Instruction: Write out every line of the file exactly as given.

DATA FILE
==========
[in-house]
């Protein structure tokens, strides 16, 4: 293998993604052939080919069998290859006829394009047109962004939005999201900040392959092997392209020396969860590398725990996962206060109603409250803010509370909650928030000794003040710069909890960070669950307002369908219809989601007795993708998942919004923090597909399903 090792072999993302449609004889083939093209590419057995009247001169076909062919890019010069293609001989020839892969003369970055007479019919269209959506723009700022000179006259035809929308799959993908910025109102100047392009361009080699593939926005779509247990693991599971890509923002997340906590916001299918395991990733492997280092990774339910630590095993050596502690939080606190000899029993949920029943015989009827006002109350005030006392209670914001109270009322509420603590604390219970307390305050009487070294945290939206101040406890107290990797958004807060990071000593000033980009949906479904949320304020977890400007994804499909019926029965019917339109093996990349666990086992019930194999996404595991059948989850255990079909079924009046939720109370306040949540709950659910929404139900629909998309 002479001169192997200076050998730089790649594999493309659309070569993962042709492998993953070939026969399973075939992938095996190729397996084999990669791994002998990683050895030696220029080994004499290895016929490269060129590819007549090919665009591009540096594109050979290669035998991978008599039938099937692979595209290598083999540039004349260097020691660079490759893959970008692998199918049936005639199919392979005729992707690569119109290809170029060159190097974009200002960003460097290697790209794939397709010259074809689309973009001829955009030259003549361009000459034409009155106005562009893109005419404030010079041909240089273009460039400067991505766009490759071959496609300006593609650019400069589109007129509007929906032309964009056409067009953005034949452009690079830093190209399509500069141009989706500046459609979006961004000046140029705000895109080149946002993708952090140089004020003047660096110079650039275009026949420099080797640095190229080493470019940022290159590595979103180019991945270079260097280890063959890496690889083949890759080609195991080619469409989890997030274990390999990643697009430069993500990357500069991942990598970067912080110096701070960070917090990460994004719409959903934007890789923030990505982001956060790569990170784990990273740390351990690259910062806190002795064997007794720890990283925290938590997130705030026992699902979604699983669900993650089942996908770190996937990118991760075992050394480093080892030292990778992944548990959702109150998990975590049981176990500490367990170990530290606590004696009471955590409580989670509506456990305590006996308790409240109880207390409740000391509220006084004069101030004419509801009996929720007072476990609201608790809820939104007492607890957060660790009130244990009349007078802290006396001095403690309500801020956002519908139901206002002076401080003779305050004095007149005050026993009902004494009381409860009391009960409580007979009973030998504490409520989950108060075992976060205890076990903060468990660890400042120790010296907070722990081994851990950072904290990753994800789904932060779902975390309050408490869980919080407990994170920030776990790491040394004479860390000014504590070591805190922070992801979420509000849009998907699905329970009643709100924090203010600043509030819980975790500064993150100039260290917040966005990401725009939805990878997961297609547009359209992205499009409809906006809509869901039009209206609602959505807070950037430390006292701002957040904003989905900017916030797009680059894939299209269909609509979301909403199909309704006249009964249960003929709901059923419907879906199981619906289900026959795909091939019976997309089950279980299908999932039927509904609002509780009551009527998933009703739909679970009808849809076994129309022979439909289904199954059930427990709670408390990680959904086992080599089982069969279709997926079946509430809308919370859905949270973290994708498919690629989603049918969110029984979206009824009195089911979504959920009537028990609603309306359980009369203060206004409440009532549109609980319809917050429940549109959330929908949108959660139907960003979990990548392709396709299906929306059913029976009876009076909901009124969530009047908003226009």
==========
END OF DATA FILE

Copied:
[in-house]
């Protein structure tokens, strides 16, 4: 293998993604052939080919069998290859006829394009047109962004939005999201900040392959092997392209020396969860590398725990996962206060109603409250803010509370909650928030000794003040710069909890960070669950307002369908219809989601007795993708998942919004923090597909399903 090792072999993302449609004889083939093209590419057995009247001169076909062919890019010069293609001989020839892969003369970055007479019919269209959506723009700022000179006259035809929308799959993908910025109102100047392009361009080699593939926005779509247990693991599971890509923002997340906590916001299918395991990733492997280092990774339910630590095993050596502690939080606190000899029993949920029943015989009827006002109350005030006392209670914001109270009322509420603590604390219970307390305050009487070294945290939206101040406890107290990797958004807060990071000593000033980009949906479904949320304020977890400007994804499909019926029965019917339109093996990349666990086992019930194999996404595991059948989850255990079909079924009046939720109370306040949540709950659910929404139900629909998309 002479001169192997200076050998730089790649594999493309659309070569993962042709492998993953070939026969399973075939992938095996190729397996084999990669791994002998990683050895030696220029080994004499290895016929490269060129590819007549090919665009591009540096594109050979290669035998991978008599039938099937692979595209290598083999540039004349260097020691660079490759893959970008692998199918049936005639199919392979005729992707690569119109290809170029060159190097974009200002960003460097290697790209794939397709010259074809689309973009001829955009030259003549361009000459034409009155106005562009893109005419404030010079041909240089273009460039400067991505766009490759071959496609300006593609650019400069589109007129509007929906032309964009056409067009953005034949452009690079830093190209399509500069141009989706500046459609979006961004000046140029705000895109080149946002993708952090140089004020003047660096110079650039275009026949420099080797640095190229080493470019940022290159590595979103180019991945270079260097280890063959890496690889083949890759080609195991080619469409989890997030274990390999990643697009430069993500990357500069991942990598970067912080110096701070960070917090990460994004719409959903934007890789923030990505982001956060790569990170784990990273740390351990690259910062806190002795064997007794720890990283925290938590997130705030026992699902979604699983669900993650089942996908770190996937990118991760075992050394480093080892030292990778992944548990959702109150998990975590049981176990500490367990170990530290606590004696009471955590409580989670509506456990305590006996308790409240109880207390409740000391509220006084004069101030004419509801009996929720007072476990609201608790809820939104007492607890957060660790009130244990009349007078802290006396001095403690309500801020956002519908139901206002002076401080003779305050004095007149005050026993009902004494009381409860009391009960409580007979009973030998504490409520989950108060075992976060205890076990903060468990660890400042120790010296907070722990081994851990950072904290990753994800789904932060779902975390309050408490869980919080407990994170920030776990790491040394004479860390000014504590070591805190922070992801979420509000849009998907699905329970009643709100924090203010600043509030819980975790500064993150100039260290917040966005990401725009939805990878997961297609547009359209992205499009409809906006809509869901039009209206609602959505807070950037430390006292701002957040904003989905900017916030797009680059894939299209269909609509979301909403199909309704006249009964249960003929709901059923419907879906199981619906289900026959795909091939019976997309089950279980299908999932039927509904609002509780009551009527998933009703739909679970009808849809076994129309022979439909289904199954059930427990709670408390990680959904086992080599089982069969279709997926079946509430809308919370859905949270973290994708498919690629989603049918969110029984979206009824009195089911979504959920009537028990609603309306359980009369203060206004409440009532549109609980319809917050429940549109959330929908949108959660139907960003979990990548392709396709299906929306059913029976009876009076909901009124969530009047908003226009």